According to the Dutch research institute TNO 18 percent of the working population in the Netherlands has tried to find work in the gig economy, also known as crowdwork. These two abstract terms describe a new phenomenon on the labour market brought by the digitization of this age. Uber drivers or Foodora delivers are prime examples of workers in this part economy. Independent workers can find job oppurtunities from a simple app they installed on their phones.
Globalization makes it possible for goods to be traded without boundaries. The countries who produce a good most efficiently, will produce that good and trade it in order to get other goods. This means that the most efficient country will produce, which is positive for the economy. This also means that many factories are moved to low-wage countries, causing people to loose their jobs and causing environmental damage. Therefore the resistance against globalization grows, but is globalization worth a second chance?
Last week, I went to the FD National Economist Debate. The debate was about globalization and its different sides. What is the opinion of notable economists, professors, politicians and students on globalization and trade agreements?
Still single? Maybe you should use some economic theory to solve your problem. There are many theories on human decision making which can be applied to your dating life. In the field of behavioral economics there is the well-known phenomenon called the asymmetric dominance effect or the decoy theory. This theory suggests that when people are confronted with a choice between two options they have a hard time making a decision. However, adding a third option that is inferior but also similar to one of the options makes the first decision much easier. Namely, the option that is similar to the inferior option will be preferred by most people. This effect is called the decoy effect because the third option will never be chosen and is therefore just a decoy.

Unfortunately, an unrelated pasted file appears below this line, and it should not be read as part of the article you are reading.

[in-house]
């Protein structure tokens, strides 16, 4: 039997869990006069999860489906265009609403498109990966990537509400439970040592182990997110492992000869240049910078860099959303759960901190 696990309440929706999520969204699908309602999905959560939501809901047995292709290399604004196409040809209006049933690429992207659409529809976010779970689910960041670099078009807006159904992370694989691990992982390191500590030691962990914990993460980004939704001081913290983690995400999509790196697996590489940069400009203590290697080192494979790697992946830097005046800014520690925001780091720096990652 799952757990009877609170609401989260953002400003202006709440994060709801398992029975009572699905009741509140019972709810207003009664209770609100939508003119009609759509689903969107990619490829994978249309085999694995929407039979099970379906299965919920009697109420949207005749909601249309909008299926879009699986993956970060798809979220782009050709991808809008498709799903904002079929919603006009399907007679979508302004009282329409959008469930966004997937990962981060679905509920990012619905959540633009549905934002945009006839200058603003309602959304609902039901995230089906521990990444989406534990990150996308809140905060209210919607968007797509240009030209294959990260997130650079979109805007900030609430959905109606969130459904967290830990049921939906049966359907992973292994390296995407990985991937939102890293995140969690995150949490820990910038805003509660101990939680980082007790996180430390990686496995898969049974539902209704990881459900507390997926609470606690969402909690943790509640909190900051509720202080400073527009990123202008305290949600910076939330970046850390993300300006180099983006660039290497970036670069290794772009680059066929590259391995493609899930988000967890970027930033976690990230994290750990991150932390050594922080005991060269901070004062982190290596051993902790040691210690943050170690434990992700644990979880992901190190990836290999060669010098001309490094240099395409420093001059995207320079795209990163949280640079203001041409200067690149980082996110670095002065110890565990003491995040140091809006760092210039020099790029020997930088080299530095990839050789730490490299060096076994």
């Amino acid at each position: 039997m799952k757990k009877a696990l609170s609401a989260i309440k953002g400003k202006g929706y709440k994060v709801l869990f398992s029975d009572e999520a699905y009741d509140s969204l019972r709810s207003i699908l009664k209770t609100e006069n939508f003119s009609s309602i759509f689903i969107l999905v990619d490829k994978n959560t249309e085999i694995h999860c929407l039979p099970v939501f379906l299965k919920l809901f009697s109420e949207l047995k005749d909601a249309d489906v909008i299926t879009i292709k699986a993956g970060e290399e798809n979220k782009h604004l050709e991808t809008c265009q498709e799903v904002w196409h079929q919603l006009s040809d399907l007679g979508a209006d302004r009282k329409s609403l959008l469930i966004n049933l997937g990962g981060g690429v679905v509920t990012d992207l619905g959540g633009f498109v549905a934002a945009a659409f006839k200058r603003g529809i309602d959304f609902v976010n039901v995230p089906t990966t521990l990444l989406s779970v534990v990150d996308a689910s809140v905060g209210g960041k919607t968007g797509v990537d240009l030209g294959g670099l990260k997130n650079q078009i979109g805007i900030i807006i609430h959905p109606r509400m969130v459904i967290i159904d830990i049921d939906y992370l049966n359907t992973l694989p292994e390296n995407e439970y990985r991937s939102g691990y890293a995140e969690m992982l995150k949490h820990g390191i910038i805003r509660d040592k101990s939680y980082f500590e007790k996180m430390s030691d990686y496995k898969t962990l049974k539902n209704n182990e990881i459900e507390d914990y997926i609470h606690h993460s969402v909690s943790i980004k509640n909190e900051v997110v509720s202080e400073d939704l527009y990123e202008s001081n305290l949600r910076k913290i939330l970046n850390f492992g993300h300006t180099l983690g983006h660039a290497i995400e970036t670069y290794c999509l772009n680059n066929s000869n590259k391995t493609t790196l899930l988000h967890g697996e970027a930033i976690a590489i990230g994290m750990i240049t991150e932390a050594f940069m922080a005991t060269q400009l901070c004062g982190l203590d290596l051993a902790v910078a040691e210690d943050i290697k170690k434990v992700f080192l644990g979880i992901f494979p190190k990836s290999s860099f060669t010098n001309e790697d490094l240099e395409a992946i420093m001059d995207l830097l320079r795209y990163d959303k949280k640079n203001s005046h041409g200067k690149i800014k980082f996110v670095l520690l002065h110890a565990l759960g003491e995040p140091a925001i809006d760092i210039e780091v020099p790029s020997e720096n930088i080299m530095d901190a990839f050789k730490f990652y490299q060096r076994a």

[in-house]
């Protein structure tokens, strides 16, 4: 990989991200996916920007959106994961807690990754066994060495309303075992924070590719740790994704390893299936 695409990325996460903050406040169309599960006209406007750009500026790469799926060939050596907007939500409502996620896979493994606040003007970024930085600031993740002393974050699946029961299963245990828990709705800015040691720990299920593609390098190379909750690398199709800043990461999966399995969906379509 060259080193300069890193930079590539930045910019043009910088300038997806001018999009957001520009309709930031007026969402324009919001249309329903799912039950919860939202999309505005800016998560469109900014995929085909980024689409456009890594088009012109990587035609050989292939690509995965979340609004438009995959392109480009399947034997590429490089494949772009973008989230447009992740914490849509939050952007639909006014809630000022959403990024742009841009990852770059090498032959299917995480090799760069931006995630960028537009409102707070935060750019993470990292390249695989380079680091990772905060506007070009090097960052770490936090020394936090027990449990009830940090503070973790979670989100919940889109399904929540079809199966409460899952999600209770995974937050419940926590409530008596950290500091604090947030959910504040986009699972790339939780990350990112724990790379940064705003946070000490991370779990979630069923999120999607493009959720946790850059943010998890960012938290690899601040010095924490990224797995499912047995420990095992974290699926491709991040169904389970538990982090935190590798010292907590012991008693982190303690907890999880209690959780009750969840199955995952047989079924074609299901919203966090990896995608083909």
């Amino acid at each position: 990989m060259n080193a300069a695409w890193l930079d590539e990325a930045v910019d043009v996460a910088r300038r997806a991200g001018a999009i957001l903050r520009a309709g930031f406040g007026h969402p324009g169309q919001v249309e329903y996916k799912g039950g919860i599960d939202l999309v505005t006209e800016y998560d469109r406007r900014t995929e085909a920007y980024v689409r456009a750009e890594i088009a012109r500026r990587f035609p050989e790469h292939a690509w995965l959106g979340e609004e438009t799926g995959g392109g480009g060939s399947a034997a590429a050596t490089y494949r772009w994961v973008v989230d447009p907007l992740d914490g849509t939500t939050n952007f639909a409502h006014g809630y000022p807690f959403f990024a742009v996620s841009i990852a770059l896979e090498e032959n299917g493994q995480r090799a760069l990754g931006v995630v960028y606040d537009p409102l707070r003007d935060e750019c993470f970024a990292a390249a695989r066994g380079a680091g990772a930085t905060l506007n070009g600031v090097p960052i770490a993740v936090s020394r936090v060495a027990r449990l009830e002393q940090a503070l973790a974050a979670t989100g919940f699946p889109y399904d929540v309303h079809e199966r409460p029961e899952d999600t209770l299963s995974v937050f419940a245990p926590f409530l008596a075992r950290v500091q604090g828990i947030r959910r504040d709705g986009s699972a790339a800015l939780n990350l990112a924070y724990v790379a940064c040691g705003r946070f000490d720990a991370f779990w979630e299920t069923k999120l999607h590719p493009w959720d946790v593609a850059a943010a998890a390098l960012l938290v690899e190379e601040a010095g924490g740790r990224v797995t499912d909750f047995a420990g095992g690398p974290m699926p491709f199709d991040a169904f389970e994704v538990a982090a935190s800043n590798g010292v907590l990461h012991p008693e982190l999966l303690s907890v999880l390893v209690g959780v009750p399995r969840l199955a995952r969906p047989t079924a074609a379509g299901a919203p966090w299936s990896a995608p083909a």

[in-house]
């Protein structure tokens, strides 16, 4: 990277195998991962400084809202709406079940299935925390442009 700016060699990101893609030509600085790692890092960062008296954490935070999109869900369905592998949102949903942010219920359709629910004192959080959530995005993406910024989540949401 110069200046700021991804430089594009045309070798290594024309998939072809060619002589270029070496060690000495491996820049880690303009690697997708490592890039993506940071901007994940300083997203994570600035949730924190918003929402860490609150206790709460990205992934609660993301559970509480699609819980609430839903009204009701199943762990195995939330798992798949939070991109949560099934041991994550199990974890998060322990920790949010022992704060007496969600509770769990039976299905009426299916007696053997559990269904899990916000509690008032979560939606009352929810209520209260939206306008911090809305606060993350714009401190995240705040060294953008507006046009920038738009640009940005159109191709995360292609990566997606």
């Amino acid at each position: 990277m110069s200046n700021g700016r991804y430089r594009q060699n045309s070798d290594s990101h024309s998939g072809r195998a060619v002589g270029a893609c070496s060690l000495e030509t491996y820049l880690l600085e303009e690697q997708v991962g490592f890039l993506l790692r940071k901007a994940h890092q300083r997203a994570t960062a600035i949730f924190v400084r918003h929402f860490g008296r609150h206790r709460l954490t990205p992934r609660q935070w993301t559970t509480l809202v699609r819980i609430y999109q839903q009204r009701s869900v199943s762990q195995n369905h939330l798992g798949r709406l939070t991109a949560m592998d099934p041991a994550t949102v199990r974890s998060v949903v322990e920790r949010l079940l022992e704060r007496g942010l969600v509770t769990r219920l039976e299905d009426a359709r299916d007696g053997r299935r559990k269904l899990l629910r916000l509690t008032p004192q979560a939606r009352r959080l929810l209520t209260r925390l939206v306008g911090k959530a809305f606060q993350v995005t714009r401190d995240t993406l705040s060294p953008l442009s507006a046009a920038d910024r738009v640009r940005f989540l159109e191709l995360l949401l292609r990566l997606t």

In the past couple of weeks the Nobel Prize has been in the news a lot. First because the Nobel Prize for Chemistry was won by someone from the Netherlands. Then because the Nobel Prize in literature was awarded to Bob Dylan. But what about the prize for Economic Sciences?
Consequences Brexit for The Nederlands
For many the morning of the 25th of June was not a pleasant one. The news that the UK was leaving the EU came as a big unpleasant surprise. The average Dutchman would surely feel the effects of such big happening. But what exactly?
Clinton vs. Trump
The United States of America are engaged in a remarkable battle for the presidency. With two eccentric candidates in the respected persons of Donald Trump and Hillary Clinton the duel seems to be decided based on who commits the least errors. Both campaigns are mainly focused on non-economic points and the agendas are very vague on the economical field. But what would the economic consequences for the USA in either possible outcome of the elections be?
You are still enjoying your student life and working your ass off to get a degree. Hopefully a great career is awaiting. Sometimes I dream about a future with kids and my own home. Leaving my small and smelly room with noisy roommates. However, buying a house is not as easy anymore, even with a degree in my pocket.
Do you feel like that the current curriculum of your Economics program is too narrowed, has more mathematics than needed, relying on odd and unrealistic assumptions and does not provide you with more insights about the world outside your classroom then you are not alone. In a manifesto signed by 100 university economics associations from 30 countries, the students criticize the current mainstream economics theories which do not represent nor is able to predict the economic reality. In the Netherlands, Rethinking Economics NL is a network which calls for pluralism in economic teaching at universities. Especially at the moment where we face big challenges that are new to us such as climate change, increasing population rate, huge migration flows and globalization, mainstream economics taught at universities is not preparing the next generation economists to solve these issues.